Rich parents teach their kids from an early age about the world of "haves" and "have-nots," Siebold says. Even he admits many people have argued that he's supporting the idea of elitism.

He disagrees.

"[People] say parents are teaching their kids to look down on the masses because they're poor. This isn't true," he writes. "What they're teaching their kids is to see the world through the eyes of objective reality––the way society really is."

If children understand wealth early on, they'll be more likely to strive for it later in life.

14. Average people let money stress them out. Rich people find peace of mind in wealth.

The reason wealthy people earn more wealth is that they're not afraid to admit that money can solve most problems, Siebold says.

"[The middle class] sees money as a never-ending necessary evil that must be endured as part of life. The world class sees money as the great liberator, and with enough of it, they are able to purchase financial peace of mind."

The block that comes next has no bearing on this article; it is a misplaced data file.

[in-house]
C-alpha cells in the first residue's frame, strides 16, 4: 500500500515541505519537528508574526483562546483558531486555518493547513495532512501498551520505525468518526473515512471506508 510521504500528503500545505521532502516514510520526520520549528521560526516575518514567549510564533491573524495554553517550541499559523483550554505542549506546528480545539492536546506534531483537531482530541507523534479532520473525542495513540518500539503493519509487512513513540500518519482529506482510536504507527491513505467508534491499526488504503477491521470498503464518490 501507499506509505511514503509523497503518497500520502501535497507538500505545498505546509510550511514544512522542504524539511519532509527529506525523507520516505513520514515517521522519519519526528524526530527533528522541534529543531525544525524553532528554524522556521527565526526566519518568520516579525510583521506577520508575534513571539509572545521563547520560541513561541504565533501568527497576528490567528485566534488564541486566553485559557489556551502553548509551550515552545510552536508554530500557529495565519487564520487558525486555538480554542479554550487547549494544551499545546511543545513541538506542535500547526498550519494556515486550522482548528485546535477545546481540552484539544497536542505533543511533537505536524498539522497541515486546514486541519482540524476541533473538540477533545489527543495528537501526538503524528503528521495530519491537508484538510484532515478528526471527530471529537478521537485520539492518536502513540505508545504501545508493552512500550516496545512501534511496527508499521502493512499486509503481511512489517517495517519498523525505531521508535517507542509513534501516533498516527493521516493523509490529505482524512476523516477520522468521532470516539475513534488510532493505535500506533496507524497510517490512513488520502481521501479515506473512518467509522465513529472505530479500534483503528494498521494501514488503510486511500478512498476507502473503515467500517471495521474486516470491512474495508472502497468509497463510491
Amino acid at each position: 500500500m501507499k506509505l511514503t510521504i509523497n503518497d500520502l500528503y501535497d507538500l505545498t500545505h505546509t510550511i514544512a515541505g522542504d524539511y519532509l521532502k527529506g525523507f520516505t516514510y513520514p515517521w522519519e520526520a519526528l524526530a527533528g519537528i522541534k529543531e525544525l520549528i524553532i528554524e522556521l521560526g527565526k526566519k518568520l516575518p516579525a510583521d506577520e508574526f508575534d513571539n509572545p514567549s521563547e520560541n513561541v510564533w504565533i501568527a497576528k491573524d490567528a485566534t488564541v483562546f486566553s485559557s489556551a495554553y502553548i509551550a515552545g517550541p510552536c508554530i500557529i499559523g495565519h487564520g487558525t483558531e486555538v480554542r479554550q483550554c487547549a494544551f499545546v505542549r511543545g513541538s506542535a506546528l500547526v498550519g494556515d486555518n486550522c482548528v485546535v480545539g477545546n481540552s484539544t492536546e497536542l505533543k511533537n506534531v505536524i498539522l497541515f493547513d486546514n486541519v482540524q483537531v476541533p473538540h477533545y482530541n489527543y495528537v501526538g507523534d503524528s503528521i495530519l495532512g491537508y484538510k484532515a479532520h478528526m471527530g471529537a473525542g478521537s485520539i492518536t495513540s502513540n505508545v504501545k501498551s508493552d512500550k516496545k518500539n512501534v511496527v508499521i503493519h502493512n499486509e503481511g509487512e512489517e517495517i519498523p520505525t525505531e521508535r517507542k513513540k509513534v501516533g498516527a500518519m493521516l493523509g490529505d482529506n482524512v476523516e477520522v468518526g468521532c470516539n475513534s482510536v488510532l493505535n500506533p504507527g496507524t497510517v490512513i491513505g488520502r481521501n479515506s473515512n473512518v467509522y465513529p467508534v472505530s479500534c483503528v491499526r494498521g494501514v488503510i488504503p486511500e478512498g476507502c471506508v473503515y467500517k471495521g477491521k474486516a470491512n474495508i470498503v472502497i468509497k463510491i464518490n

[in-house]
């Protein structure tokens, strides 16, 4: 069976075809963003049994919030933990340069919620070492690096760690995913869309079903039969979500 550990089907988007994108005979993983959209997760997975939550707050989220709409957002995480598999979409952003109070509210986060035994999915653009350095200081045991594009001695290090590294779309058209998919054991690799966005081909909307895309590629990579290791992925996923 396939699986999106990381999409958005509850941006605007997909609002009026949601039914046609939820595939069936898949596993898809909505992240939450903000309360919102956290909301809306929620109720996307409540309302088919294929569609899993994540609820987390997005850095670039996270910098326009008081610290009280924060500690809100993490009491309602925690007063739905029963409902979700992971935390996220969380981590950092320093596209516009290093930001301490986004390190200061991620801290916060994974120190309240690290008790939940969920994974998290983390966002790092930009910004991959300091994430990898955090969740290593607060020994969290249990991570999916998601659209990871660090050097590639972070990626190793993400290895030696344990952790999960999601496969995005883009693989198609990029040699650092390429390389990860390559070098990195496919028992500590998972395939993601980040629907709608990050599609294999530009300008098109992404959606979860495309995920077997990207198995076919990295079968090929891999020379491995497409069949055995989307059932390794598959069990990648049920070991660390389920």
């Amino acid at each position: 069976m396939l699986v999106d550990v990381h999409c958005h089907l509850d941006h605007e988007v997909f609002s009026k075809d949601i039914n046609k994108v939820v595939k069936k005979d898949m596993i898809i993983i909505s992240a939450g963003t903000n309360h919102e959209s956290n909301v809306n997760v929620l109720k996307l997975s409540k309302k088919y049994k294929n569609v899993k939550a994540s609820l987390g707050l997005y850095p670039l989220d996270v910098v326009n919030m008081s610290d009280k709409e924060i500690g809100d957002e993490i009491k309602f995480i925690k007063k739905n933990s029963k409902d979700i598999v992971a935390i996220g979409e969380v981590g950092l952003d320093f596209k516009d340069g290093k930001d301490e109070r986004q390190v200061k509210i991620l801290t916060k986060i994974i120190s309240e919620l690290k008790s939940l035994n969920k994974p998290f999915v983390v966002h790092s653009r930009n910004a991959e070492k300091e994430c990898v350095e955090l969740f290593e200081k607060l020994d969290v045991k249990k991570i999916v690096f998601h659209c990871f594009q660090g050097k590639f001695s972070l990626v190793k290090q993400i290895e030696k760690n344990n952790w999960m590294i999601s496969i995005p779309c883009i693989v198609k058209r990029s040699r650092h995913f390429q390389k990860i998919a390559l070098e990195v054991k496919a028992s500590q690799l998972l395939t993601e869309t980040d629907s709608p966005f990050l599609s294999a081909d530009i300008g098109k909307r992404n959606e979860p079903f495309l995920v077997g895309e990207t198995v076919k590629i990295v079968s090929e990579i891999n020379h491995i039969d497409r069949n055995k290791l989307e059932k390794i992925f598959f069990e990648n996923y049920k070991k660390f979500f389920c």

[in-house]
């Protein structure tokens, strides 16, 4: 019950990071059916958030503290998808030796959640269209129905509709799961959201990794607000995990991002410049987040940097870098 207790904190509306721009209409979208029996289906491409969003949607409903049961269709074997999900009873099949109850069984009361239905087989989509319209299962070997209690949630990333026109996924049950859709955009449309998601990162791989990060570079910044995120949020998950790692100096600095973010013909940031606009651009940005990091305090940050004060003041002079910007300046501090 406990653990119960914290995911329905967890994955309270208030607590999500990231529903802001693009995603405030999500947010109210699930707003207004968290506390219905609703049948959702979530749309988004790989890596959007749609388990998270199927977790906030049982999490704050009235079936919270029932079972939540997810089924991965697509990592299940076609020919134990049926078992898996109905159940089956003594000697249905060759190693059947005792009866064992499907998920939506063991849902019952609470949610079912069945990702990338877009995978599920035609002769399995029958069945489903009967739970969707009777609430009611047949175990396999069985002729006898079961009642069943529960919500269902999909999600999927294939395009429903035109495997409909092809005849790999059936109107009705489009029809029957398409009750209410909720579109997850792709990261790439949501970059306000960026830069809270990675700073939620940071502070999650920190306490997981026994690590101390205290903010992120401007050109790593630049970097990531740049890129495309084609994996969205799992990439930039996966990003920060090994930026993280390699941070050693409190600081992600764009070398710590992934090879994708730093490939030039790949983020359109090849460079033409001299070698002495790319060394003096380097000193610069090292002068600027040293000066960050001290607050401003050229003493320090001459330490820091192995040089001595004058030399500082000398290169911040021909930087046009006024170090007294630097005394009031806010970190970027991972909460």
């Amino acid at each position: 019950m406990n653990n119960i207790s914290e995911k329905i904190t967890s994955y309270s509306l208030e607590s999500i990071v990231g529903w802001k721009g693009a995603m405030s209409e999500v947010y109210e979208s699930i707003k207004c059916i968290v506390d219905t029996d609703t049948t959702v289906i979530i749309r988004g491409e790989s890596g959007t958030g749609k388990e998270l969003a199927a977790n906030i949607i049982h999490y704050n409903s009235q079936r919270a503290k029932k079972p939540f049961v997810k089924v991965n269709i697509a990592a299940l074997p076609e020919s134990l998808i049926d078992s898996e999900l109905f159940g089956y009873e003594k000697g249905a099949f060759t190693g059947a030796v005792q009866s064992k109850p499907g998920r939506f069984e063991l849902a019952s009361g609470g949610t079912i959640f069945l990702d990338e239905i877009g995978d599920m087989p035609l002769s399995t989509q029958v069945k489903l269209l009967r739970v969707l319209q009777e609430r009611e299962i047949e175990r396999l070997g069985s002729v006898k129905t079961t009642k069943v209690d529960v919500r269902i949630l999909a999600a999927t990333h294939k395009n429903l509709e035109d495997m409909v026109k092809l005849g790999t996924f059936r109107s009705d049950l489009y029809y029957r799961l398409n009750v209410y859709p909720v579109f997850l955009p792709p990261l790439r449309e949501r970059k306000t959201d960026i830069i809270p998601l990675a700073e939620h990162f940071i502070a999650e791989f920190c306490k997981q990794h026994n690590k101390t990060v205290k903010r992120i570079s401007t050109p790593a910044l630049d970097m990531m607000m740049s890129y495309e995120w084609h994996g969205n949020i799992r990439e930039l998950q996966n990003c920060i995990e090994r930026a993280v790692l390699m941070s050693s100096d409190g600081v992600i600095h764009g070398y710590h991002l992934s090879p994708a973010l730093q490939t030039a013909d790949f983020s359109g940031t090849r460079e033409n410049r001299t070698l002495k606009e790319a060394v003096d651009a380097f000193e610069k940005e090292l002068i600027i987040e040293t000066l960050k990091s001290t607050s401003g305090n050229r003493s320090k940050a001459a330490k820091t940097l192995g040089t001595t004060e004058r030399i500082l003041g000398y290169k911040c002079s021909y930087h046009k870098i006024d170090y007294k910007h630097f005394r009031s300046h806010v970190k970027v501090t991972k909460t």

15. Average people would rather be entertained than educated. Rich people would rather be educated than entertained.

While the rich don't put much stock in furthering wealth through formal education, they appreciate the power of learning long after college is over, Siebold says.

"Walk into a wealthy person's home and one of the first things you'll see is an extensive library of books they've used to educate themselves on how to become more successful," he writes.

"The middle class reads novels, tabloids and entertainment magazines."

16. Average people think rich people are snobs. Rich people just want to surround themselves with like-minded people.

The negative money mentality poisoning the middle class is what keeps the rich hanging out with the rich, he says.